As I said I also switched roughly about the time 2.8 came out, and I know what you mean. It’s hard to discuss such stuff, many critics get ignored, partially because there are quite some people who confuse constructive criticism with just being rude and also because there are quite some fanboys who defend anything, no matter what. Commercial ecosystems feel more useroriented here.


I am aware that Blender is not written in python. I mean–why isn’t the logic which is being used to send the selection for drawing on the screen also packaging it for delivery to the python API?

It may not be necessary for selection to be an object (although this is very functional). Nothing is really necessary. But still it’s very basic–there doesn’t seem to be a way to actually query the selection generically and reliably. The example above is pretty convoluted, and only works with one class of selection.

I could write my own selection class to methodically look through all the states which might be present, and the different classes of objects which might be selected, but it’d be slow, for one. For two, it’d be bad, because I am a novice to blender. And for three, it’s unlikely that I’m the first or even the 100th developer to encounter this, and there must be some in-depth discussion of how selection in Blender is working which will illuminate what’s going on here.

It would be super cool if someone could point me to that.

I didn’t develop it and also didn’t have a look a its code. With python its as described. If you find that example convoluted, I doubt you’ll ever find what your looking for. There are all kind of collections avaiable and updated, its simply part of the basic structure. I see that you are hoping for high level abstractions, but they dont exist, especially not in the form you hope for. And Objects or Collections are treated separately, as mesh components are, its like that.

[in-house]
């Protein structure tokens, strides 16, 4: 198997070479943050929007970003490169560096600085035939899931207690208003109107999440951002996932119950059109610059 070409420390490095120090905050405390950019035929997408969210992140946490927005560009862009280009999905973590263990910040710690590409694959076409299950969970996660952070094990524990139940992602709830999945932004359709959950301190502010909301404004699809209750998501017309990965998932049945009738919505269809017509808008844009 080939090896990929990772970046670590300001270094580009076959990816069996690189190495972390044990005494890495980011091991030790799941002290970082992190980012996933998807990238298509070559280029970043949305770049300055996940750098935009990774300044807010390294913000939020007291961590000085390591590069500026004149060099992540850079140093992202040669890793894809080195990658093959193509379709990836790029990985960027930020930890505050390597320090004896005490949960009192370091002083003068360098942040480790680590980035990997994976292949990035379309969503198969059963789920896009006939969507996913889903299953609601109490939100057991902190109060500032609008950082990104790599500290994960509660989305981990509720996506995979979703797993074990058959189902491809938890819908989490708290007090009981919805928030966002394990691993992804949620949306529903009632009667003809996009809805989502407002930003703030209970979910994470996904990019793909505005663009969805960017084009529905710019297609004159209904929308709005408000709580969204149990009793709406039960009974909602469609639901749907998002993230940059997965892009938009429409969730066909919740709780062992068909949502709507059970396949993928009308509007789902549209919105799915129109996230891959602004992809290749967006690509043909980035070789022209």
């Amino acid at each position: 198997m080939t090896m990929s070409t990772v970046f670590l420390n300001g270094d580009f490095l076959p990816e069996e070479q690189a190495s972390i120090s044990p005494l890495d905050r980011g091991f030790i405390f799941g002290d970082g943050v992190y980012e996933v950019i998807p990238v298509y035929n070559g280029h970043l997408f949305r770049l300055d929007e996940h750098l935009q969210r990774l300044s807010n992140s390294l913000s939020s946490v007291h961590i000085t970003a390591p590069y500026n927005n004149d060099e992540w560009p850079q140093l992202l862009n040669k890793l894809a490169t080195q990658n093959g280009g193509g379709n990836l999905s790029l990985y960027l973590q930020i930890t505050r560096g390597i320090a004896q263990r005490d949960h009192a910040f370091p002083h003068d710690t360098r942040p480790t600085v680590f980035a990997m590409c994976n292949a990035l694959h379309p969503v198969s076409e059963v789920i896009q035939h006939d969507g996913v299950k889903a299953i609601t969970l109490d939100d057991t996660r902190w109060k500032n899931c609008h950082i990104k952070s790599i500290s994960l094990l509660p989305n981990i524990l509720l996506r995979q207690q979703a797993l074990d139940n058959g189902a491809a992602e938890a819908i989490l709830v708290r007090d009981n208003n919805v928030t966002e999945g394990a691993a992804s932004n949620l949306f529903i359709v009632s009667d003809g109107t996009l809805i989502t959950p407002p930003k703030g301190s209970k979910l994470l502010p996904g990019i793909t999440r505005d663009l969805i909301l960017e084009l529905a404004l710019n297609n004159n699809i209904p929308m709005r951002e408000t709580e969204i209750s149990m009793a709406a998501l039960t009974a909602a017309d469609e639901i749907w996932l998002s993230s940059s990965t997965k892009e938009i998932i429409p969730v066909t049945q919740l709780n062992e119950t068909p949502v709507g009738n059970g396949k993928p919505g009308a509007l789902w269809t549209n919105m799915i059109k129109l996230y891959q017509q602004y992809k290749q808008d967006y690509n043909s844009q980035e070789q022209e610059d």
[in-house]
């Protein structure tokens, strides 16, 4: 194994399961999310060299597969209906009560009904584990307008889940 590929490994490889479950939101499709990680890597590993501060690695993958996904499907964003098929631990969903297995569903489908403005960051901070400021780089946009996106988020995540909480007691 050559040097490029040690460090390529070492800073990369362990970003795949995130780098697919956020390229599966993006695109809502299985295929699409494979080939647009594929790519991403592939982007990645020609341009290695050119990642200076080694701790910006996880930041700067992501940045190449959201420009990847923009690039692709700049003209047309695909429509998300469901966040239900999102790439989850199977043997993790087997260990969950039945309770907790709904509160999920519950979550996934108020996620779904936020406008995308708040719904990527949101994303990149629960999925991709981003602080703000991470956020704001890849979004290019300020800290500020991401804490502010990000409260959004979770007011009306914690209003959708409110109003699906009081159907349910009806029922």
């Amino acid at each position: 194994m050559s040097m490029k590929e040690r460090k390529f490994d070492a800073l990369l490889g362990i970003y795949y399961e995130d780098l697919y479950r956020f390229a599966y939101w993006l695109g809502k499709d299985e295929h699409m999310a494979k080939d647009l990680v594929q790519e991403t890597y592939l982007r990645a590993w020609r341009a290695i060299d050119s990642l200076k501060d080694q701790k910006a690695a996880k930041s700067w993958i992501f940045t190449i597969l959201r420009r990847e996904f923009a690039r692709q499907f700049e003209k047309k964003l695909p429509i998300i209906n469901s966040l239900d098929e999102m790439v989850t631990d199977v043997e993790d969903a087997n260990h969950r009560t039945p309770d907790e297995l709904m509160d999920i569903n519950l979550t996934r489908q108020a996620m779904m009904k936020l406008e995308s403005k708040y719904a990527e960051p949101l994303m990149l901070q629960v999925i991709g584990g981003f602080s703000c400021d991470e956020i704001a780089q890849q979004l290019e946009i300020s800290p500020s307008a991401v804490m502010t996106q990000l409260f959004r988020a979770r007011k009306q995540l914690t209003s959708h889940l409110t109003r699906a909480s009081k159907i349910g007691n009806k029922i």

Its up to you if you want to work with the mesh structure or bmesh structure, if you use the mesh structure you have to go to object mode first as described.
Otherwise use bmesh:

Have a look at Top Level Mesh Editing API in the design document. But thats not really making it easier for you.

Right, I am hoping that someone who does know will step in and answer. It’s okay if you don’t.

I don’t agree that a method to query what’s selected falls into the category of ‘high level abstraction’.

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Seems really important for you to know, why its not there.

No an encapsulating class managing all kind of selections including objects, collections is an abstracting one, opposing to how its currently handled.I didnt use that term to describe that its not useful.

I’d like to know why it’s not there because I want to understand what is happening. Accepting an unsatisfactory status quo without understanding why isn’t productive.

If this thread is the whole story, it isn’t currently ‘handled’. For example, if I want to know what edge I have selected, I have to leave the mode where I can see and interact with the selection and then write several lines of code–specific to edges rather than some other kind of selection. This is entirely dissimilar to other 3D applications, so I am assuming that this isn’t actually the whole story. It sounds like you don’t understand what’s happening either, which is fine, but maybe let someone reply who does?


No you simply didn’t understand what I told you already. And it seems you didn’t take any time before to learn anything about it. You obviously don’t understand that there is a special datastructure being built at the entering of edit mode and that for performance reasons the decision was not to sync it permanently with the simpler meshstructure. So work with the one structure or the other. I posted you the links you asked for, but you say if you’d write anything like that it would be bad. Ok thats is how it is then, beside that, this is just a feature request what is placed best on rightclickselect.

Thanks, I appreciate your input.